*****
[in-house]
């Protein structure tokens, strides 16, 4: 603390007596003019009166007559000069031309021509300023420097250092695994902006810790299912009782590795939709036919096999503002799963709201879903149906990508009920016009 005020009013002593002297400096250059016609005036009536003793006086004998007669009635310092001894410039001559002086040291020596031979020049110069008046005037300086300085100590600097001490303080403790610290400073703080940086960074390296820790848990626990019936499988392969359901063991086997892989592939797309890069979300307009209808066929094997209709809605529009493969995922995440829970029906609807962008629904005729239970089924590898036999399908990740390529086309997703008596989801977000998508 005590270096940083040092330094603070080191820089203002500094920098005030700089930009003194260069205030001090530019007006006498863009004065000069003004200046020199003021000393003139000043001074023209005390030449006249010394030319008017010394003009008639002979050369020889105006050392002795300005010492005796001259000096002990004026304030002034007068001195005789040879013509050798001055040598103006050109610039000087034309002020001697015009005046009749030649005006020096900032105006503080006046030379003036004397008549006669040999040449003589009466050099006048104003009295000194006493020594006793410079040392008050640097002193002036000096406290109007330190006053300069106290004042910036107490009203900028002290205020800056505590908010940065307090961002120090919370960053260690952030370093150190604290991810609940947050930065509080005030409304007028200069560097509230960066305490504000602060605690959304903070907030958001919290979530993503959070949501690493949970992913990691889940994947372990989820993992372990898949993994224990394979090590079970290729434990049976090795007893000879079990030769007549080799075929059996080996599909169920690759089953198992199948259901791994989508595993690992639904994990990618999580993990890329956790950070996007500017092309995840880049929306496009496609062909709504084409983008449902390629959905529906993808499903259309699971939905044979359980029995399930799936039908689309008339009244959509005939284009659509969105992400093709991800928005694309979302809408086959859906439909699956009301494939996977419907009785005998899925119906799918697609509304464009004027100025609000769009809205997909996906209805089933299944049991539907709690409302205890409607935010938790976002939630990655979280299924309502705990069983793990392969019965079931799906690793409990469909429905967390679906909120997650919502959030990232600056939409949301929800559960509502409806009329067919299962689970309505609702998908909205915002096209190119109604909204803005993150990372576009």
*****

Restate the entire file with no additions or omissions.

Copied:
[in-house]
């Protein structure tokens, strides 16, 4: 603390007596003019009166007559000069031309021509300023420097250092695994902006810790299912009782590795939709036919096999503002799963709201879903149906990508009920016009 005020009013002593002297400096250059016609005036009536003793006086004998007669009635310092001894410039001559002086040291020596031979020049110069008046005037300086300085100590600097001490303080403790610290400073703080940086960074390296820790848990626990019936499988392969359901063991086997892989592939797309890069979300307009209808066929094997209709809605529009493969995922995440829970029906609807962008629904005729239970089924590898036999399908990740390529086309997703008596989801977000998508 005590270096940083040092330094603070080191820089203002500094920098005030700089930009003194260069205030001090530019007006006498863009004065000069003004200046020199003021000393003139000043001074023209005390030449006249010394030319008017010394003009008639002979050369020889105006050392002795300005010492005796001259000096002990004026304030002034007068001195005789040879013509050798001055040598103006050109610039000087034309002020001697015009005046009749030649005006020096900032105006503080006046030379003036004397008549006669040999040449003589009466050099006048104003009295000194006493020594006793410079040392008050640097002193002036000096406290109007330190006053300069106290004042910036107490009203900028002290205020800056505590908010940065307090961002120090919370960053260690952030370093150190604290991810609940947050930065509080005030409304007028200069560097509230960066305490504000602060605690959304903070907030958001919290979530993503959070949501690493949970992913990691889940994947372990989820993992372990898949993994224990394979090590079970290729434990049976090795007893000879079990030769007549080799075929059996080996599909169920690759089953198992199948259901791994989508595993690992639904994990990618999580993990890329956790950070996007500017092309995840880049929306496009496609062909709504084409983008449902390629959905529906993808499903259309699971939905044979359980029995399930799936039908689309008339009244959509005939284009659509969105992400093709991800928005694309979302809408086959859906439909699956009301494939996977419907009785005998899925119906799918697609509304464009004027100025609000769009809205997909996906209805089933299944049991539907709690409302205890409607935010938790976002939630990655979280299924309502705990069983793990392969019965079931799906690793409990469909429905967390679906909120997650919502959030990232600056939409949301929800559960509502409806009329067919299962689970309505609702998908909205915002096209190119109604909204803005993150990372576009």